Thought I would share my experiences with forum members. I decide to buy the press tool from E-Bay - looked brand new and cost £70 - and also decided on genuine Renault bushes (£51 per pair) rather than save a few quid on cheaper ones and risk them not lasting very long. My original ones lasted 98,000 miles. I used 4 axle stands for safety (you could get away with 2) a 2 ton trolley jack, the press tool, 24mm and 16mm 1/2" drive sockets and ratchet, 24mm ring spanner, wire brush, copper grease, penetrating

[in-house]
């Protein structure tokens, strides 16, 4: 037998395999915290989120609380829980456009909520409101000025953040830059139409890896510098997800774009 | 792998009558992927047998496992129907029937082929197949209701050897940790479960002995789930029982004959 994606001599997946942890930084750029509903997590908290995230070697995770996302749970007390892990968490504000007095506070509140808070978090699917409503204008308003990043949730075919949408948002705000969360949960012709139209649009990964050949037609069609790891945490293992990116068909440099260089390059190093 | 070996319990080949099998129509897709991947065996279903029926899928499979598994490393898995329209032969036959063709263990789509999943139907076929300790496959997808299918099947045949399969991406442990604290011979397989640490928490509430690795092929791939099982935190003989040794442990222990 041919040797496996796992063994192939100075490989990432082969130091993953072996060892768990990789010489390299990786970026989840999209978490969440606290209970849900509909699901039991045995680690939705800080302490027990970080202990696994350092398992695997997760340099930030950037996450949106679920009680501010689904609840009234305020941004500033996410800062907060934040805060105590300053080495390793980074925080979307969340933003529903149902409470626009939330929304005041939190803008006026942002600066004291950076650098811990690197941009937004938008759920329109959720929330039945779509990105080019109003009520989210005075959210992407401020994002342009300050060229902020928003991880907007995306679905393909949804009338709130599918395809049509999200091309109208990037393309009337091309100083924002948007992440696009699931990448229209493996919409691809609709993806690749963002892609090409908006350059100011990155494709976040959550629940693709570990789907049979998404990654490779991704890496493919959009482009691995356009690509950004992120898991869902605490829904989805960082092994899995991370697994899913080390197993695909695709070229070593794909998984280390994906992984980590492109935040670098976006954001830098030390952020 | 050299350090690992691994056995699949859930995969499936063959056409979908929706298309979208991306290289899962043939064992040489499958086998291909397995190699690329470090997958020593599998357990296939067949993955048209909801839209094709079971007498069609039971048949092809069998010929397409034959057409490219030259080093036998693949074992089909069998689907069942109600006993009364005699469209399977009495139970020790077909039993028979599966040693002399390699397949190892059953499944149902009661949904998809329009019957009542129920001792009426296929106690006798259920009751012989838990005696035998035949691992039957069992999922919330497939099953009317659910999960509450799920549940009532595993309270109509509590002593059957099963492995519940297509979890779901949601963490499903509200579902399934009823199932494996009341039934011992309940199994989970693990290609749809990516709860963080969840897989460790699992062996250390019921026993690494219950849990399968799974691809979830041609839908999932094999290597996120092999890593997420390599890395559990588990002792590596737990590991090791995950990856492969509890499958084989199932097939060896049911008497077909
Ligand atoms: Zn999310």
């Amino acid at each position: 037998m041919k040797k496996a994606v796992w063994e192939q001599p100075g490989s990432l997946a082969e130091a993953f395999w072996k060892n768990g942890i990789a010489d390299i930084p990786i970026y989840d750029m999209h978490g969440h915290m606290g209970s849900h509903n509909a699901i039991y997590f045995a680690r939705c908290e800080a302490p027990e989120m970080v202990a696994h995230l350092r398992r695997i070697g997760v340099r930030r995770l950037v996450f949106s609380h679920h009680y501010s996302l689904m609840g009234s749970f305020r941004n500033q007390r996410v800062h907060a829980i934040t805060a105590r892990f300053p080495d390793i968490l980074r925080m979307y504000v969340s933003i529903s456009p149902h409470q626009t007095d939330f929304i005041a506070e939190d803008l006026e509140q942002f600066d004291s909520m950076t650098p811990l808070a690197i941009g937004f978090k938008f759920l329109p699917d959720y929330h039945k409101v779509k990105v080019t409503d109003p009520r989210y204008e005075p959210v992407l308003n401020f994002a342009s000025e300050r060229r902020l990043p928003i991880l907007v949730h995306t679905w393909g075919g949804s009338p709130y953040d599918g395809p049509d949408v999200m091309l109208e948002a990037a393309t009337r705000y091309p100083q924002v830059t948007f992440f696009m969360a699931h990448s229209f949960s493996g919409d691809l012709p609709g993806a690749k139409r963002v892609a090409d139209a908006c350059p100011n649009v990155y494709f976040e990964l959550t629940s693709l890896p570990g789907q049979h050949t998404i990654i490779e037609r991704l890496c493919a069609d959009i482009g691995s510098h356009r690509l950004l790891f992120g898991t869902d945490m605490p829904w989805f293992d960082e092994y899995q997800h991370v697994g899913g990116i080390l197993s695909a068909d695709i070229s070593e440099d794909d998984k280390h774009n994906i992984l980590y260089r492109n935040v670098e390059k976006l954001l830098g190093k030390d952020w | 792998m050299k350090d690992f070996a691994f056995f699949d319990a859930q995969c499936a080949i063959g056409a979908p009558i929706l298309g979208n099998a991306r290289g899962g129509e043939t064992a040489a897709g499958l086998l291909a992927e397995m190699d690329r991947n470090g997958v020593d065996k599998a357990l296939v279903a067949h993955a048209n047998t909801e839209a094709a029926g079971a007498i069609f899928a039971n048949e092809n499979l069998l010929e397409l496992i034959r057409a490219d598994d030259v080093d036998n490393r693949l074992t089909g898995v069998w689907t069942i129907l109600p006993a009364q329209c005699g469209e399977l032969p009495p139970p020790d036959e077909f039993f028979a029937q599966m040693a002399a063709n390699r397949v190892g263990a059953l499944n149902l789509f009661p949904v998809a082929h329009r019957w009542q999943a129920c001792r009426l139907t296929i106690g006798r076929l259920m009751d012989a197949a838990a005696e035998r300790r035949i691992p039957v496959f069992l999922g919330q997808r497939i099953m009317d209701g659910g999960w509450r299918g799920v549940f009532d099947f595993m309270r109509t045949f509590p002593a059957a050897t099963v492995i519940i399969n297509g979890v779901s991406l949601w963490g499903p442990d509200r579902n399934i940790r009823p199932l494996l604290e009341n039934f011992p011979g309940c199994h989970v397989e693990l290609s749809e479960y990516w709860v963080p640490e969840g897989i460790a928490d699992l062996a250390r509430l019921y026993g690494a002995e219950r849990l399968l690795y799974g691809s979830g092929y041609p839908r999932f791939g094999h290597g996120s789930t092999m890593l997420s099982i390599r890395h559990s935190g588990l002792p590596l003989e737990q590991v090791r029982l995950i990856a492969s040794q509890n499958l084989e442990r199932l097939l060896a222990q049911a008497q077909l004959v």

and a few blocks of wood. On a hard level surface, jack up each side of the car at the rear, using the cars sill jack so the rear wheels hang free - ie. no load on the rear springs. Lift the car as high as you can and put an axle stand just forward of the jacking point behind the lip of the sill on the rail which runs lengthways behind the sill - make sure the axle stand bears on a load bearing part of the chassis - thin pieces of ply wood on top prevent the metal of the stand digging into the underseal. Chock the front wheels. Remove both rear wheels. Place trolley jack, with a block of wood, under the centre of the beam axle to support its weight. Unclip the hand brake cables and ABS wires from each side of the axle beam. With a 16mm socket, undo the long bolts which go through the centre of both bushes and also locates the stabiliser bar which holds the brake pipes bracket and take them out. Make sure you do not allow the brake pipes to stretch or kink as the stabiliser bar is now loose. Next, with the same socket, undo the three bolts each side which hold the retaining brackets over the bushes. The inside bolts were very tight as they are the only ones exposed to road dirt and the threads were very rusty. The other bolts were completely clean and came out easily. Remove both brackets (don't mix them up as they are right and left hand) and clean off road dirt from brackets and bolts with a wire brush. The bushes are now exposed. I carefully lowered the trolley jack, expecting the axle to move but it did not as it is suspended on the shock absorbers at full entension and the bushes were still pressed hard against the chassis by the weight of the axle. I placed the trolley jack under the thick part of the near side brake disc, with a wooden block and lifted the axle beam. The axle pivots on the shock absorber and as the back of the axle lifts, the front of the axle containing the bush moves down making room to get the tool in over the old bush. You will need to manouevre the axle by pulling it to get it into a position where you can insert the long bolt into the centre of the puller. All the time, keep checking that you are not putting strain on the brake pipes, ABS wires and headlamp levelling mechanism. Make sure the puller is square over the old bush and wind it out with a 24mm socket beneath and a 24mm ring spanner above. Once the old bush is out, clean up the hole with a wire brush and lubricate the hole with copper grease. Place the new bush over the hole, reverse the puller and pull the new bush into position, again making sure everything is square. Repeat the process on the off side, jacking up the offside of the axle, on the thick part of the brake, disc to gain access to the bush. Refit the two brackets using the three bolts each side but, at this stage, don't do up the bolts for the last 3/4" of thread. The brackets need to be located on the bolts but loose. You then need to manouevre the axle, one side at a time so you can get the long centre bolt through the centre of the bush. Again you need to jack the rear of the axle beam to take the strain off the new bush which, when the axle is hanging free, will be pressed hard up against the chassis. Lifting the axle also brings the new bush square with it's hole making refitting of the bolt much easier and reducing the chance of cross threading it. Don't forget that this bolt also holds the stabiliser bar so don't forget to refit it. Fasten the centre bolt up tight and repeat on the other side. Finally fully tighten the three bolts per side which hold the brackets. Refit the handbrake cables and ABS wires into their brackets, refit the road wheels and lower the car to the ground. Get yourself a well deserved beer or cuppa! The near side is the most difficult because of the location of the brake pipes and headlamp levelling mechanism and took about an hour and a half. The off side is dead easy and took about twenty minutes. Total cost of job £121 and I will sell the tool back on E-Bay and make some money back. With the tool, the job is easily within the ability of a DIY mechanic. Wouldn't like to do it without it though. The car is completely transformed now with no knocking from the back axle and it handles much better.